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Humble in Hollywood

By Belinda Elliott Daily Life Producer

CBN.comOne would think that making movies with celebrities like Steve Martin, Sandra Bullock, Natalie Portman, and Hillary Duff would inflate an ego considerably. But to teen actor Cody Linley, it’s just another day at work – in a really cool profession.

Sixteen-year-old Linley stars in the new family film, Hoot, produced by musician Jimmy Buffet and directed by Wil Shriner (Fraiser, Everybody Loves Raymond). His character, Mullet Fingers, is a wild-natured boy who lives on his own in an old boat yard. He makes trouble for land developers when he discovers they are building a new restaurant on a site that is home to several burrowing owls, an endangered species.

The role required that he run barefoot through the streets and forests of Coconut Grove, Fla. To toughen his feet in preparation for the role, he said he began doing as many activities as he could without wearing shoes.

Although Hollywood has many devices and tricks available for such feats, the crew informed him that what would look best on camera was to go “all natural” and truly perform the stunts barefoot. Linley said for the most part, his toughened feet faired well, even though one scene required 13 takes before the filmmakers felt it was just right.

Running barefoot through forests was just one aspect of nature that Linley got to experience. While filming the movie, he also experienced his first hurricane. Although hurricane Katrina was not as fierce when it crossed over south Florida as it was when it hit New Orleans, the storm still made an impression on Linley and his co-stars, who were evacuated from their ocean-front hotel and moved to a hotel several miles inland.

“It was pretty scary,” Linley said. “It was just a category one and it knocked out all the lights in Fort Lauderdale and knocked down trees.”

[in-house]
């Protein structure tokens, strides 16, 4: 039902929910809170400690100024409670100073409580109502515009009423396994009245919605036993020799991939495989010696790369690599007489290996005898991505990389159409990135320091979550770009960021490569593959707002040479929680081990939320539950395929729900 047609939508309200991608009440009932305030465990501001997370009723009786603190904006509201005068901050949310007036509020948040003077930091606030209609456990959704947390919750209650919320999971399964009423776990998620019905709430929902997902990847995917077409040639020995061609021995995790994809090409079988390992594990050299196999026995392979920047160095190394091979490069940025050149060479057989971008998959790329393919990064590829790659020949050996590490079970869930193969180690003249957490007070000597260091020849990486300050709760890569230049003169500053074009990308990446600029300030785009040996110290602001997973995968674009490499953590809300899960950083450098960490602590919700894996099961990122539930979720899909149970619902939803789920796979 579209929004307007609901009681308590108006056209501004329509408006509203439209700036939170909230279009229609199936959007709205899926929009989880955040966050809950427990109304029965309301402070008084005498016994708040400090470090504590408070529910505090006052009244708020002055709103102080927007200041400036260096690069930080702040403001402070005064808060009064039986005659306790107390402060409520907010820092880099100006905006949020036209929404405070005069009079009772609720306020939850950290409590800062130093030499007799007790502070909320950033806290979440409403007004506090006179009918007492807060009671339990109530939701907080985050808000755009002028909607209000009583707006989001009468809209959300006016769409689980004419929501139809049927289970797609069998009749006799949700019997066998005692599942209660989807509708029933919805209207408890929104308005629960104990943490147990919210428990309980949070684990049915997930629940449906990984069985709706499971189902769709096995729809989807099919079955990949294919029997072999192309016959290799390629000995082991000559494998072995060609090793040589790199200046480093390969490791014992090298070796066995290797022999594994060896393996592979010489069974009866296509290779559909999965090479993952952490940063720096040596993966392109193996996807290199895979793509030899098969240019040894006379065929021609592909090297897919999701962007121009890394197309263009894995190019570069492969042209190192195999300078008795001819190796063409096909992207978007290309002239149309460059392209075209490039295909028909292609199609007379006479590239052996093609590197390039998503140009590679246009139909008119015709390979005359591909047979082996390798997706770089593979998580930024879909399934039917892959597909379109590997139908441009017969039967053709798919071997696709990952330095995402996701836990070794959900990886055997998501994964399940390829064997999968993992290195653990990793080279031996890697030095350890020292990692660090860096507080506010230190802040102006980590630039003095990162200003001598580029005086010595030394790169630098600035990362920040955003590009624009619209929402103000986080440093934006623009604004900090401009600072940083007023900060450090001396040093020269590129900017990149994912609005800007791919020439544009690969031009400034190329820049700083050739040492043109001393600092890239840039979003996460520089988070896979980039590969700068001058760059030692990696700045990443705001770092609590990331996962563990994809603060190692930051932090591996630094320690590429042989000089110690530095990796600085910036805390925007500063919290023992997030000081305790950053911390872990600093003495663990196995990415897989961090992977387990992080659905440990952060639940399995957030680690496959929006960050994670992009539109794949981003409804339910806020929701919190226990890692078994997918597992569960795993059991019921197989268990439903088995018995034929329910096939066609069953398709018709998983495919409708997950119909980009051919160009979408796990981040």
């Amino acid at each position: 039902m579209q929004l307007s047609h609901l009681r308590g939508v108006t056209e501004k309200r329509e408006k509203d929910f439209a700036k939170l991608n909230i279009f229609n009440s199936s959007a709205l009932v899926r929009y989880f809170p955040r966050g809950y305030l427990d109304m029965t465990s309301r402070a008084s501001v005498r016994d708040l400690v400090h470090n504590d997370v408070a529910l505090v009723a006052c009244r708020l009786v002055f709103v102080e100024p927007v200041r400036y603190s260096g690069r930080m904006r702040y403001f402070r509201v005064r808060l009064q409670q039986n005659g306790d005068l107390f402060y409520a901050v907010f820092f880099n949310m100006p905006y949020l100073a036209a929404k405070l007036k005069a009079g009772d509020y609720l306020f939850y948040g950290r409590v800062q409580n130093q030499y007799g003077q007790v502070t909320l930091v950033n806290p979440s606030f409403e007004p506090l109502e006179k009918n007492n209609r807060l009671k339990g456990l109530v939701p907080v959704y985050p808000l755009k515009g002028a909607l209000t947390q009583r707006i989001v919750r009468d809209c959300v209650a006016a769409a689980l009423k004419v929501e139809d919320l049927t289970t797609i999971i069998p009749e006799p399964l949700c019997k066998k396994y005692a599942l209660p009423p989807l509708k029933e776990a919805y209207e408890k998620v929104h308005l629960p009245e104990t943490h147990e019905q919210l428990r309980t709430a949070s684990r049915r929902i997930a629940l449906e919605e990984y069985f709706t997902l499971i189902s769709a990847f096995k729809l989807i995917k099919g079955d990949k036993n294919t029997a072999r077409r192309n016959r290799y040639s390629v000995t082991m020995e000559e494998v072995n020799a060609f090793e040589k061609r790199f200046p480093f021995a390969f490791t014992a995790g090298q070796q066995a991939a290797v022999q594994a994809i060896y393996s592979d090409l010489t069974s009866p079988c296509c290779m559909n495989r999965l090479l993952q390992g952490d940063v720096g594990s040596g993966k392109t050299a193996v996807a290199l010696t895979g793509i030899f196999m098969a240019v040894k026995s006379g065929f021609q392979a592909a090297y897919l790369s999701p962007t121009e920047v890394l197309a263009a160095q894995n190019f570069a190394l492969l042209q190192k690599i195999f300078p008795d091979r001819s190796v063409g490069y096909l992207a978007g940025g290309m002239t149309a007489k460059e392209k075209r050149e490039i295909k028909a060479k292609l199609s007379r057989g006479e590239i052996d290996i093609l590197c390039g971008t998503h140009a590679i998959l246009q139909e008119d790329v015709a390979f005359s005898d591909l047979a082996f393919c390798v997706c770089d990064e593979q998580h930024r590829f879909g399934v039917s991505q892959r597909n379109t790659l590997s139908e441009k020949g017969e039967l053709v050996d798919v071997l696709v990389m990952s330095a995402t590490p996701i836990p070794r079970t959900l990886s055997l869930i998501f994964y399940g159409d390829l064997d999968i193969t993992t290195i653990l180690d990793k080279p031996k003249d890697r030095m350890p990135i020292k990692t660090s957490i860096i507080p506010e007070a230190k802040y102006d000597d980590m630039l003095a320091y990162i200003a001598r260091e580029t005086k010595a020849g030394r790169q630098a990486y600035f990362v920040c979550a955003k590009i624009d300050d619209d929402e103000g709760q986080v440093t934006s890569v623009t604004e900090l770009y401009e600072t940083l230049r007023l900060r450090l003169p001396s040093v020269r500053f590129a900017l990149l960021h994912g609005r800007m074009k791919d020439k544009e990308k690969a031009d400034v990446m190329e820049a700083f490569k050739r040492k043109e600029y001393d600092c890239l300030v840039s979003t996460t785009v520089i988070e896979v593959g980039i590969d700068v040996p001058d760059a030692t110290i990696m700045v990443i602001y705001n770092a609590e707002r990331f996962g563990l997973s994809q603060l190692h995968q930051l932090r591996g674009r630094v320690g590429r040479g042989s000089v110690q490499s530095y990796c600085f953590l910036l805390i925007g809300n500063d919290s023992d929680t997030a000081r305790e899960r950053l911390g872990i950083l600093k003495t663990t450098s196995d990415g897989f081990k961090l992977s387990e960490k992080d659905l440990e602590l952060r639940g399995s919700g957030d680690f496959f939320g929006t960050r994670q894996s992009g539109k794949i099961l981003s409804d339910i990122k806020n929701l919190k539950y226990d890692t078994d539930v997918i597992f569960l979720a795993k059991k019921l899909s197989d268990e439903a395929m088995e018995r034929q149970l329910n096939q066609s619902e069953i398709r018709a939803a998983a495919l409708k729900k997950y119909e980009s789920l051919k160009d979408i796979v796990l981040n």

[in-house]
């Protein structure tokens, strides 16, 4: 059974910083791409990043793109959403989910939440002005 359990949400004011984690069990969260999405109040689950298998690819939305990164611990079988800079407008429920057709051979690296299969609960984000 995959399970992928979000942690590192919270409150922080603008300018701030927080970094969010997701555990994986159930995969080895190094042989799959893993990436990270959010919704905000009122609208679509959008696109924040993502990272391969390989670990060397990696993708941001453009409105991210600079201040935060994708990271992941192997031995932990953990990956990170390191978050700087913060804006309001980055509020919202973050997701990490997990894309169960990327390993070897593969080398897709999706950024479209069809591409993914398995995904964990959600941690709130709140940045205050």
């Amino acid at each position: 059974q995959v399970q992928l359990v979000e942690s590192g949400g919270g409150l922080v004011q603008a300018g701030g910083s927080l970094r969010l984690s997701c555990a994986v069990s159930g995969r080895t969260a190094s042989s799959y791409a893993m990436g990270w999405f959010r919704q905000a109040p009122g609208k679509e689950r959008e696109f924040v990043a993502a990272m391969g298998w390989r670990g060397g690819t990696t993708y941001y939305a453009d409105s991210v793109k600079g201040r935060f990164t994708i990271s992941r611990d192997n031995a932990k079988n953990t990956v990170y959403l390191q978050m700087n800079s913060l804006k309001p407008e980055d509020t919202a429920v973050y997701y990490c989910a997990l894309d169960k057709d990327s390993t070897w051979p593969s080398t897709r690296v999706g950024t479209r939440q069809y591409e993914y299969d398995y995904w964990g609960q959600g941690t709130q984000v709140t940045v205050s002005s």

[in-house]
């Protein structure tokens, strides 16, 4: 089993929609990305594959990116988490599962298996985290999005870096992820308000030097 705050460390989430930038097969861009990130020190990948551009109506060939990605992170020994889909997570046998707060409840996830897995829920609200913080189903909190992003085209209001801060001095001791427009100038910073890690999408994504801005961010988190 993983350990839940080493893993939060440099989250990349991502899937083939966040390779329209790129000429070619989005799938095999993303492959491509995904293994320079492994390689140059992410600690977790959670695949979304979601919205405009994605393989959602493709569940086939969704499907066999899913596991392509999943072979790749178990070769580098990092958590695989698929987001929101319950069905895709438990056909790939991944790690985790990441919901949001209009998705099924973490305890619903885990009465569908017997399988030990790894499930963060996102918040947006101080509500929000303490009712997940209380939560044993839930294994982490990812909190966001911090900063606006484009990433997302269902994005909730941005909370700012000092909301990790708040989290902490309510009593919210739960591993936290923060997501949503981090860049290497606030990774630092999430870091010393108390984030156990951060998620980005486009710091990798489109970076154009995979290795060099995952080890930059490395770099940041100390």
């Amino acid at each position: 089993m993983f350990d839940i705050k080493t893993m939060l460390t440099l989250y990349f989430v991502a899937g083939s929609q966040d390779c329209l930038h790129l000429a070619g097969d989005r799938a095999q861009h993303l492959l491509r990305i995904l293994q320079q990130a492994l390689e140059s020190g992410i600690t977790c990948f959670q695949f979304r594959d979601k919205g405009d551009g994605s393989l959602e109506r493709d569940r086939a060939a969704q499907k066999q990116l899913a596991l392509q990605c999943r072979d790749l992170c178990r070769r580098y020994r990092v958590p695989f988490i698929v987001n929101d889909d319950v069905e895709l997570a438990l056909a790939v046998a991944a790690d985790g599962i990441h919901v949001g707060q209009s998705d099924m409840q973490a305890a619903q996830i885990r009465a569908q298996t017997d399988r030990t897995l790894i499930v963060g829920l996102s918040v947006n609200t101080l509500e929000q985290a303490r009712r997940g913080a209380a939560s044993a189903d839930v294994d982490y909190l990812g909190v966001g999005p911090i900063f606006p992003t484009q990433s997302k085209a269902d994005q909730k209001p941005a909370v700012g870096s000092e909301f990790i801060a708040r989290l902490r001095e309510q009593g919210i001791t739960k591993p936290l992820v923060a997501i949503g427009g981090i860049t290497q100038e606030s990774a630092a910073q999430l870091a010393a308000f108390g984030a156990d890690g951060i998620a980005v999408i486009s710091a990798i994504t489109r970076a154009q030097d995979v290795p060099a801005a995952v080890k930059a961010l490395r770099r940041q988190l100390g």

Less scary were his interactions with many of the animals involved in the film. He noted playing with the tiny owls during filming breaks and working with several trained Rottweilers that chase him during the movie.

The most difficult animals to work with, Linley said, were the fish that he had to grab out of the water from beside a boat (the reason his character is named Mullet Fingers). “That scene took a long while in trying to figure out how they (the audience) will see you grabbing it out of the water without seeing a net or anything,” he said.

Whether toughening his feet on gravel or practicing his fish-grabbing skills, Linley accepts the work required for his character as just part the job. Working hard to perfect his craft is something the young actor is accustomed to.

In a suburb of Dallas, Texas, where he lives, he attends public school for half the year, then spends the other half of the year in Los Angeles enrolled in “Options for Youth,” a free independent study program for actors. He is currently finishing his sophomore year. When he is not in school he can be found taking advice from his mother, also his acting coach, and assisting her with the acting classes that she teaches.
Linley made his acting debut at 8 years old as “Spit” in the film My Dog Skip, working alongside actor Luke Wilson, who also stars in Hoot. The rising star followed up that role by working with Sandra Bullock and Benjamin Bratt in Miss Congeniality and, later, appearing with Ashley Judd and Natalie Portman in Where the Heart Is.

More recently, he shared the screen with Steve Martin and Hillary Duff in Cheaper by the Dozen and appeared as a guest star on several Disney programs including “Hannah Montana” and “That’s So Raven.”

His latest film gave him a chance to work with musician Jimmy Buffet, someone he was not previously familiar with. “Going into the film, I didn’t really know who he was because it’s not really my generation,” Linley said.
His dad, on the other hand, was very excited when he heard his son would be working with the legendary singer.

Linley said Buffet gave him his newest CD, but it wasn’t the famous performer’s music that most impressed him. It was his attitude. Linley described Buffet as a really nice guy who made it a point to talk to everyone on the set.

He said he admires celebrities like Buffet who are not egotistical, and he aspires to carry that attitude into his own acting career. If his career takes off, he said, he never wants to become what he refers to as “some kind of big-headed jerk.”

“I don’t think anyone has the right to be a big-headed person, because even if they are a big star, it’s just a job,” Linley said. “Their lives might seem more glamorous and kind of cooler than most people’s, but really it’s just a job. It’s their craft, just like an athlete or a journalist.”

It’s refreshing to see such humility in Hollywood.

Read a review of Hoot. For more information, visit the movie's Web site.

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